You actually have to do very little command-line parsing: FUSE
understands a large number of command-line arguments, and parses
them itself. Most importantly, FUSE expects the mountpoint to be one
of the members of the
I'm simplifying things for myself by assuming that the root directory and mount point will be the last two arguments on the command line, with the root directory preceding the mount point. So, my command line parsing happens in two short sections. First, I do some sanity checking: I make sure I've got enough arguments on the command line, and that the last two arguments aren't options.
if ((argc < 3) || (argv[argc-2] == '-') || (argv[argc-1] == '-')) bb_usage();
A few lines later, I pull the root directory out of the argument list,
use the C library
realpath() function to translate it to
a canonicalized absolute pathname, and save it in my private data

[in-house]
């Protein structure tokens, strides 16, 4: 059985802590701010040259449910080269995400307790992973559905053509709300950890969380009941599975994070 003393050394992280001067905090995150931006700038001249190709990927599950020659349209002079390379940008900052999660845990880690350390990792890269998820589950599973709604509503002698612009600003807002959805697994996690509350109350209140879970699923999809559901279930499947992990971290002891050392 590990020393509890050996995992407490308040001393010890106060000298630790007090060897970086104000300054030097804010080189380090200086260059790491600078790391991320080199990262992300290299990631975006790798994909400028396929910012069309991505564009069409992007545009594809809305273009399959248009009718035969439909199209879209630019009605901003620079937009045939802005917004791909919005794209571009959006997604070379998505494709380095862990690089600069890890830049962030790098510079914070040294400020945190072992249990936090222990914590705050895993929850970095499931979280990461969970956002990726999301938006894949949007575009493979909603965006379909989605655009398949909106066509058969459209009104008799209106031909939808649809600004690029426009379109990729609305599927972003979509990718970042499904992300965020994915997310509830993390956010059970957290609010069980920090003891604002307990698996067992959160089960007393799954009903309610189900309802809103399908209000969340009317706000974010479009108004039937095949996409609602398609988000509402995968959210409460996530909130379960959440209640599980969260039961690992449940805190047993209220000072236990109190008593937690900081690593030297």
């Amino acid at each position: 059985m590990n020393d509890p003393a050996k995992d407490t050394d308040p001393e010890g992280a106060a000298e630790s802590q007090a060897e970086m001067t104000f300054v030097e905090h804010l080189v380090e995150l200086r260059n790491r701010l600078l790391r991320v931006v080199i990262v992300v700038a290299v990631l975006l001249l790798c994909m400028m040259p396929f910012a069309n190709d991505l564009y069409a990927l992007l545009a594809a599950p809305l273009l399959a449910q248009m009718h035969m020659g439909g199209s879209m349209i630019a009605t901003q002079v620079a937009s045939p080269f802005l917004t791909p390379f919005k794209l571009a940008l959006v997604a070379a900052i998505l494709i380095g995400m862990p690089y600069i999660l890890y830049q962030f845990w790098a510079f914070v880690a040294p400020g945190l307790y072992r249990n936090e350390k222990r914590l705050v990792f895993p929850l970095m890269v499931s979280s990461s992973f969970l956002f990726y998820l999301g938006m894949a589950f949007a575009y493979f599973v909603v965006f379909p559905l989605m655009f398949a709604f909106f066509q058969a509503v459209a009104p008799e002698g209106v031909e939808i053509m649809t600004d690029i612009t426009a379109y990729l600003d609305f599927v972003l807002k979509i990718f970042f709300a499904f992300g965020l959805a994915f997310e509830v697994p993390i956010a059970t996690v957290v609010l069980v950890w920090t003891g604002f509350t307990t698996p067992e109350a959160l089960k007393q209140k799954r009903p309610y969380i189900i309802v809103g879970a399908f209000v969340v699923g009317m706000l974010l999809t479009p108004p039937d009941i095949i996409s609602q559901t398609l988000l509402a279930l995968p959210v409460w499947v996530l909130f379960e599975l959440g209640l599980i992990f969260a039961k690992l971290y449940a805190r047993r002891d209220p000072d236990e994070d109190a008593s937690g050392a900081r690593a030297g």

(I'll be describing private data in the next section)
bb_data->rootdir = realpath(argv[argc-2], NULL); argv[argc-2] = argv[argc-1]; argv[argc-1] = NULL; argc--;
The last thing I do before turning control over to the FUSE library is to open the log file, and save its stream pointer in my private data as well.
Once I'm ready to start the filesystem, I call
fuse_main(). Its parameters are
argv (as modified by my
bb_oper struct containing pointers to my
re-implementations of the POSIX file operations, and a
struct bb_data, used for storing private data.
Next: Private Data
fuse_main() parses the rest of the command line,
mounts the directory specified on the command line, and performs other
initializations. Then, it calls an initialization function to
perform any initialization defined by my code.
points to my
bb_init() function, so it is what gets called.
bb_init() function is really small; all it does is
log the fact that it has been called.